Suggestions [Archive] - Audio & Video Forums


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07-24-2006, 10:43 AM
Ok....hopefully I get all the information in here you need to help me. I am looking for a audio system that will at first be strictly music, and then move into theater. I am ok with buying things piece-meal but don't want to have to buy things over again. Make sense?

I am in a 900+sf apartment, and listen to a vast mixture of music. Andrea Bocelli to traditional Irish to System of a Down. Typically I like my music a little on the bassy side. I have most of my music on my pc, ripped from cd's, but I also like to listen to the radio at times. I have a good ear, used to play an instrument, but not an audiophile type ear for sound.

I am looking to spend around $1000 to start. Ideally it would be for a receiver, speakers, and a cd player/tuner. I may go a little higher but not more than 1200. Recommendatoins for retailers would also help, and for non-online retailers I am from MA. Thanks.

PS. I would gladly RTFM if you can point me to a good one. I have looked at posts on this board, and have no problem doing research.

07-24-2006, 10:57 AM
Welcome to
Buying piece meal is the way to go...start with a quality a/v receiver, $300-$400 (ballpark, new), a decent CD player (maybe another $200 to get you started) and throw the rest at your speakers.
You've got a ton of choises at $400-$600, that are sure to please if you're coming from a basic mini-system/PC system/ghetto blaster type unit.

Most people here will probably agree with dedicating at least 50% to speakers.

Consider buying used - whether at a/v stores, ebay, or
People with quality stereo components tend to take good care of them. Electronics last for years, and most importantly, you can save 40% - 70% over new, which allows you to afford much better sounding equipment.

For example, basic Denon/Harman Kardon/Sony cd players go as low as $100 or less used, but sold for $200-$300 new just a few years back (not much has changed in the last 5 years excpet mp3/wma reading ability). Receivers are even cheaper. $100-$300 will probably buy a receiver that cost 3 to 4 times that a few years ago. And since speakers make the biggest difference on the sound you hear, saving 40% or more off new MSRP makes a big difference as well.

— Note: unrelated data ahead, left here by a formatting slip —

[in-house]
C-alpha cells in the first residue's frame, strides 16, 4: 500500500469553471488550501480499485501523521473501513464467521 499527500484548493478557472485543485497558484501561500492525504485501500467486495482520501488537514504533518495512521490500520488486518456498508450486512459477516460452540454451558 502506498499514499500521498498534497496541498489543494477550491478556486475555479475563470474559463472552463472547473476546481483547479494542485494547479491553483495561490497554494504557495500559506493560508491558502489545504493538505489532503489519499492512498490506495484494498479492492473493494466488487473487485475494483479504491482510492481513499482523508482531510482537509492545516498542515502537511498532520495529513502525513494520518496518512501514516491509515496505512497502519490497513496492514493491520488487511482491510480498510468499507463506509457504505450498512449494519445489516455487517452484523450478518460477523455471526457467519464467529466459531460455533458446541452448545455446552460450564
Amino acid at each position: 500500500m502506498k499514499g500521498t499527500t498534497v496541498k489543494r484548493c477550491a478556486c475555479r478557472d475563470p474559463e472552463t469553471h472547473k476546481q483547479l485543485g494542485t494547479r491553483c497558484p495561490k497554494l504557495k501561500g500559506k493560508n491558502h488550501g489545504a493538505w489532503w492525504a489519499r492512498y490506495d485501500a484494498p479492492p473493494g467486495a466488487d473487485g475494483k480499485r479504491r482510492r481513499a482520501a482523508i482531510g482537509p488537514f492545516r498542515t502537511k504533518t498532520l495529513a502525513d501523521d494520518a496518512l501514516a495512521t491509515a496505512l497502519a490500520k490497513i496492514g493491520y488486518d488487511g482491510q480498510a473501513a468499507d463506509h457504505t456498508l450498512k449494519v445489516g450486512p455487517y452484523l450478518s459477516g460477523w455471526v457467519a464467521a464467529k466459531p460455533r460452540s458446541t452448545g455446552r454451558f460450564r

The home theater stuff you add later.

I'll let other recommend brand names, models etc for you - you can do well new or used, depending on which you prefer, but I can't stress enough the value in the used market. I'd hazard a guess that the majority of the regulars here wish they could go back and elect to buy 2nd hand over 1st hand for at least something in their systems. Best part is, you can sell it again in a year, two, three, whenever and and still recover a sizeable portion of you investment...New equipment generally depreciates in value like a car does...

Good luck.

JoeE SP9
07-24-2006, 11:33 AM
kexodusc has already steered you in the right direction. The used route is the best way to get the most for your money especially with speakers. If your MP3 files are encoded at one of the lower bit-rates you may find that those files don't sound very good. The better your equipment the more obvious this will be. The only advice I have concerns speakers. Listen before you buy!!!! Your ears are the only ones you have to please.
Welcome aboard. Have fun ask questions cause controversy. Above all remember everyone here has their own opinion about equipment. Soon enough you will have yours.

What do you mean by cd player/tuner? A receiver will already have AM/FM reception built in.:idea:

07-24-2006, 03:24 PM
well, if you're going to move into HT, then I suggest getting a DVD/CD player instead of a dedicated one, it won't be "audiophile" sound, but it will sound great for your purposes.

I recomend the Denon DRA-295 for your receiver, and the paradigm Mini Monitors as your mains, you can always add a sub later if you so desire.